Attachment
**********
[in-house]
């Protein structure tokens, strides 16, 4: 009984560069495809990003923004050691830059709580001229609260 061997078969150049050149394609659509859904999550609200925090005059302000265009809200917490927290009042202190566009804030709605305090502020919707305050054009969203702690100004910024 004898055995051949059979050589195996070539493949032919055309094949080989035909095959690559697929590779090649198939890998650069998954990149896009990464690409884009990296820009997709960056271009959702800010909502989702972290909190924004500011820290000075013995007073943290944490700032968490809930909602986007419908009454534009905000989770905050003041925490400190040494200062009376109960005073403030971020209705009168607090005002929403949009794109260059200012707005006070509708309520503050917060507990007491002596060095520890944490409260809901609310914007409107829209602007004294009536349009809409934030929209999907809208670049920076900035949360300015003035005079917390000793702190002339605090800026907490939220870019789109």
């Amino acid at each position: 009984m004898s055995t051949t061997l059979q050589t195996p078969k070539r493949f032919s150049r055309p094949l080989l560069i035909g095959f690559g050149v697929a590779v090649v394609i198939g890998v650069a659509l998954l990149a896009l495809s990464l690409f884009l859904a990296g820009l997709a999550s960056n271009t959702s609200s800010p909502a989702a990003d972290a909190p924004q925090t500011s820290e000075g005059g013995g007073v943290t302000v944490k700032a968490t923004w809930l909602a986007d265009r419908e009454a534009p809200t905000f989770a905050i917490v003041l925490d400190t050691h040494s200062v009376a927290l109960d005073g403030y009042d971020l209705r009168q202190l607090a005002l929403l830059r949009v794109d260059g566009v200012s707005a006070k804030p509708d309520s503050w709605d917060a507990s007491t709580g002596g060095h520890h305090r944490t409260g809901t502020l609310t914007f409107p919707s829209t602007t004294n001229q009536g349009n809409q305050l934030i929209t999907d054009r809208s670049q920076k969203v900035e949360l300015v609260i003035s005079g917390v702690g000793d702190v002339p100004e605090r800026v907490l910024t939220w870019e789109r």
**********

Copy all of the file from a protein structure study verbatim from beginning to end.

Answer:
[in-house]
């Protein structure tokens, strides 16, 4: 009984560069495809990003923004050691830059709580001229609260 061997078969150049050149394609659509859904999550609200925090005059302000265009809200917490927290009042202190566009804030709605305090502020919707305050054009969203702690100004910024 004898055995051949059979050589195996070539493949032919055309094949080989035909095959690559697929590779090649198939890998650069998954990149896009990464690409884009990296820009997709960056271009959702800010909502989702972290909190924004500011820290000075013995007073943290944490700032968490809930909602986007419908009454534009905000989770905050003041925490400190040494200062009376109960005073403030971020209705009168607090005002929403949009794109260059200012707005006070509708309520503050917060507990007491002596060095520890944490409260809901609310914007409107829209602007004294009536349009809409934030929209999907809208670049920076900035949360300015003035005079917390000793702190002339605090800026907490939220870019789109």
């Amino acid at each position: 009984m004898s055995t051949t061997l059979q050589t195996p078969k070539r493949f032919s150049r055309p094949l080989l560069i035909g095959f690559g050149v697929a590779v090649v394609i198939g890998v650069a659509l998954l990149a896009l495809s990464l690409f884009l859904a990296g820009l997709a999550s960056n271009t959702s609200s800010p909502a989702a990003d972290a909190p924004q925090t500011s820290e000075g005059g013995g007073v943290t302000v944490k700032a968490t923004w809930l909602a986007d265009r419908e009454a534009p809200t905000f989770a905050i917490v003041l925490d400190t050691h040494s200062v009376a927290l109960d005073g403030y009042d971020l209705r009168q202190l607090a005002l929403l830059r949009v794109d260059g566009v200012s707005a006070k804030p509708d309520s503050w709605d917060a507990s007491t709580g002596g060095h520890h305090r944490t409260g809901t502020l609310t914007f409107p919707s829209t602007t004294n001229q009536g349009n809409q305050l934030i929209t999907d054009r809208s670049q920076k969203v900035e949360l300015v609260i003035s005079g917390v702690g000793d702190v002339p100004e605090r800026v907490l910024t939220w870019e789109r």